There are three ways of reading a Psalm, particularly a Messianic psalm like Psalm 41: (1) you can read it in it’s historical Old Testament context, (i.e., the author’s perspective); (2) you can read it through the lens of the New Testament authors (i.e., Christ’s perspective in a Messianic psalm); or (3) you can read it from a personal perspective—like God is speaking directly to you, or you are praying this psalm to God. A good study of any psalm will apply all three of these perspectives together, as I have tried to do so far in our study of the Psalms. However, we are using Psalm 41 as an example of the three different perspectives one can have when reading the Psalm.
We began on Friday by looking at Psalm 41 from David’s Perspective. Yesterday, we then read it through the lens of the New Testament perspective, particularly as it applies to Jesus Christ. These two perspectives are frankly far easier than today’s lesson. I struggle to even know where to begin writing about reading a psalm from a personal perspective, because a personal perspective is just that—personal! Depending on your current situation, you will be able to apply this psalm to a thousand different contexts, to only a few of which I can relate!
When you read the psalms from a personal perspective, you do so as a part of your prayer time. There are some psalms that you can read verbatim as a personal prayer. You simply apply all the personal pronouns to yourself. For instance, if you are currently experiencing others gossiping behind your back, you could read verses 6-7 of this psalm as a prayer for your situation. Though David writes “me” to apply to himself, and Jesus used “me” to apply to Himself, you can use “me” to apply to yourself.
There are other times when you read the psalm not as a prayer from you to God, but as a message from God to you. For instance, when you read verses 1-3, you can think, “God is reminding me that I should try to help the poor.” We live in a slightly different context than David did when He wrote this psalm. Instead of helping the poor so that God will protect us, bless us, sustain us, etc., we help the poor because God is already protecting us, blessing, sustaining us, etc. We can read these verses as a prayer, and allow God to speak to us through them.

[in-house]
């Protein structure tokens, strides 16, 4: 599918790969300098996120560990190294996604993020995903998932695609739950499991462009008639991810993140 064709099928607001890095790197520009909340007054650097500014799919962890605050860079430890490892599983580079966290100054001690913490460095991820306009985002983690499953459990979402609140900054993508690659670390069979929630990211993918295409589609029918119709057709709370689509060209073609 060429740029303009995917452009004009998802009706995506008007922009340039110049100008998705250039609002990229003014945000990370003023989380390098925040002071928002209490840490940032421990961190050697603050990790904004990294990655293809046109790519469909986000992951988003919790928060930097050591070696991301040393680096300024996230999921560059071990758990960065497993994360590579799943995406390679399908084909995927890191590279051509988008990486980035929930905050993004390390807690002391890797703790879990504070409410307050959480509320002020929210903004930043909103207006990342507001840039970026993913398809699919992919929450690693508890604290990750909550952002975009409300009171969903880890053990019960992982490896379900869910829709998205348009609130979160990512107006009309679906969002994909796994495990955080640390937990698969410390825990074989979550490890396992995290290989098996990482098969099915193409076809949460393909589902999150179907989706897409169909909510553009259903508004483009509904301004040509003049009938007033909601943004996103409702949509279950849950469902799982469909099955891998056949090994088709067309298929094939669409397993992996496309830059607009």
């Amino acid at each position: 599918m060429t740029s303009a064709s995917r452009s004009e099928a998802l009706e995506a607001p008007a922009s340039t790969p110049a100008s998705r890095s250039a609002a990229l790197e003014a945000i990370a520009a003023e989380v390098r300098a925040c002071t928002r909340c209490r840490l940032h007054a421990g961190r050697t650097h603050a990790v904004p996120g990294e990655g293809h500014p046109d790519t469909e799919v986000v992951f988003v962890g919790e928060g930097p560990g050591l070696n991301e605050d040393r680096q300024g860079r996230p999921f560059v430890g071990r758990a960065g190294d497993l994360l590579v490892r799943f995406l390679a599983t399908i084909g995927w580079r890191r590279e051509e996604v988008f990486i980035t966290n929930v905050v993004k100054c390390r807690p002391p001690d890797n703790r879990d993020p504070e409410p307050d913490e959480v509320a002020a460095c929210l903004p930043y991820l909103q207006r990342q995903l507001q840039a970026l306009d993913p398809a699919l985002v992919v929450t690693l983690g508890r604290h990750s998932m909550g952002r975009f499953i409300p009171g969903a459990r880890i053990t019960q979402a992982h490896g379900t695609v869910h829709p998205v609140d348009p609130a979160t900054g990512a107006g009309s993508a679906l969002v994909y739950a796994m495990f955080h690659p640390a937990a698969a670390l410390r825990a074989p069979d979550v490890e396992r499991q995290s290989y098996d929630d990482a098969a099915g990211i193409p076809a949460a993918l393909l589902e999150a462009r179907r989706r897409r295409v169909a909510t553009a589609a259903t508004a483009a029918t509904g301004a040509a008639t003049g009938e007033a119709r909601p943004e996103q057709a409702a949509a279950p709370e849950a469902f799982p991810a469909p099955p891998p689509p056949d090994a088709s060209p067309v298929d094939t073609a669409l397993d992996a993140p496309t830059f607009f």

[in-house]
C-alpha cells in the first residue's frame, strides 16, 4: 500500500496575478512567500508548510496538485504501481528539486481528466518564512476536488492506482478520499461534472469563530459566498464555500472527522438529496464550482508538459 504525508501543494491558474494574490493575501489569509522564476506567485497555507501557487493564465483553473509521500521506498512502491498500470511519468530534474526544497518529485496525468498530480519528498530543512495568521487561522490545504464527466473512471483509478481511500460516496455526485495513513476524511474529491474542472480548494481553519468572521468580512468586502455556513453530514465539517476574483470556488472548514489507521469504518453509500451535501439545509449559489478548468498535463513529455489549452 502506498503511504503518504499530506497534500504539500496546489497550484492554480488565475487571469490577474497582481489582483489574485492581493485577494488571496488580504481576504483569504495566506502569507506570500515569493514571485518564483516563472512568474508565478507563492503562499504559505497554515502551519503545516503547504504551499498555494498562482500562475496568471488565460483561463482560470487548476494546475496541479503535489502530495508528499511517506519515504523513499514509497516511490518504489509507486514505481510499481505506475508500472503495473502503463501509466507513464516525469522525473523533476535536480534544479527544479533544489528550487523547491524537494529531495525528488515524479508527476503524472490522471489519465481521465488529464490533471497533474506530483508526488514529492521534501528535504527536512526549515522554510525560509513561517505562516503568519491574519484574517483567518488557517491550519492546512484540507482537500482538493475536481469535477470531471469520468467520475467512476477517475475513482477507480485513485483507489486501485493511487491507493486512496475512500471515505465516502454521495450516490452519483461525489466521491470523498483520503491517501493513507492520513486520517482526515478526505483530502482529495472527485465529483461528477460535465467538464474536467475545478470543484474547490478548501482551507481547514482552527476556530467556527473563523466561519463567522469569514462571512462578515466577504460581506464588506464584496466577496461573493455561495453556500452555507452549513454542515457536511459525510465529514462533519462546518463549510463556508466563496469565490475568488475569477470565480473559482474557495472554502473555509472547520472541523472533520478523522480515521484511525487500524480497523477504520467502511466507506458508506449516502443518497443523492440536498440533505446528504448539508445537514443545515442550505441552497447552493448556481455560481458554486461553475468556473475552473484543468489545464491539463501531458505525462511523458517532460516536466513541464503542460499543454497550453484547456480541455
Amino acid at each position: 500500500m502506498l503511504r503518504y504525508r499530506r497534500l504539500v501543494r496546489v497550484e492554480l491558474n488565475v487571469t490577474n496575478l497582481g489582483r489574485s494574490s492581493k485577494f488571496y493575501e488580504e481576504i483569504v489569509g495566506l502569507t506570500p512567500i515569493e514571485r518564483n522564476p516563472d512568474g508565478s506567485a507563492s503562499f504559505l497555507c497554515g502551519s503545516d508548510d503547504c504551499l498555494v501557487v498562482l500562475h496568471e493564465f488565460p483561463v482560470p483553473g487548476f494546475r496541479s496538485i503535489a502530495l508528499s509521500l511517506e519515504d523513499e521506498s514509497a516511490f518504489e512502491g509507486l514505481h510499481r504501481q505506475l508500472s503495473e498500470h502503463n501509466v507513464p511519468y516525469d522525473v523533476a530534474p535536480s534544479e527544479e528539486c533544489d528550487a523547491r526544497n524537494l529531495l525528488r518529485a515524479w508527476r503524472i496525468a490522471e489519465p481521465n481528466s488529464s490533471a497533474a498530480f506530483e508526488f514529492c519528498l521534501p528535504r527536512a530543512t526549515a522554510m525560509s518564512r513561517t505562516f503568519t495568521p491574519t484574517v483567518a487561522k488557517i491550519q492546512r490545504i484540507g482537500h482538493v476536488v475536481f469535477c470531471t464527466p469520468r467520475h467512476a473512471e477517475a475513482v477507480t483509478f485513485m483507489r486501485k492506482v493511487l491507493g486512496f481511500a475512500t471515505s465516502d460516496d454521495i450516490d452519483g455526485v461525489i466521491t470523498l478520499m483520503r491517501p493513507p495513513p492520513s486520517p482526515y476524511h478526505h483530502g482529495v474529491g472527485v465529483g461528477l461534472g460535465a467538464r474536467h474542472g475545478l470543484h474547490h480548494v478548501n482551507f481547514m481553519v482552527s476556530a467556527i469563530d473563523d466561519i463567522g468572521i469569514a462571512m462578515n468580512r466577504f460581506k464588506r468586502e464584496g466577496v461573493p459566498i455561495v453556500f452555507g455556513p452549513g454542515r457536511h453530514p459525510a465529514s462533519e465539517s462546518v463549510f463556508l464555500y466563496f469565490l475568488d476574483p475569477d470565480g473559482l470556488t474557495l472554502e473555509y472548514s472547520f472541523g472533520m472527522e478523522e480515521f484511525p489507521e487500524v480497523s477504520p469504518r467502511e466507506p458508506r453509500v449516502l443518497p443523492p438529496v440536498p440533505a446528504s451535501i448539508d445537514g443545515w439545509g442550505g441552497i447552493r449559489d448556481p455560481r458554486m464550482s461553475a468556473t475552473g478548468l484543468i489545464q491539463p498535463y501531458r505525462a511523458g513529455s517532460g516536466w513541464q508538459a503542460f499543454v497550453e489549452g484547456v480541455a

This reminds us that reading the Psalms from a personal perspective can be dangerous if you haven’t first read them from a historical perspective. You can twist the words of God, take them out of context, and make them mean something that they don’t mean. But, if you have already studied the Psalm in context, as we have with Psalm 41, then you can read it as a prayer, knowing what the prayer means in context. You can then apply that prayer to numerous situations that you may be facing:
Has a co-worker taken credit for some of the work you did?
Has another student been spreading gossip about you?
Did your teammate refuse to pass you the ball when you were open, and took the shot himself?
Did the bank fail to give you credit when someone stole your identity?
Did you pass a homeless man begging for food on your way home from work?
Did someone write a harsh reply to your social media post?
Has someone stolen your package off the porch?
To these and countless other situations, you could read Psalm 41 as a prayer, and listen as God speaks to you through that prayer. That’s reading the psalm from a personal perspective.
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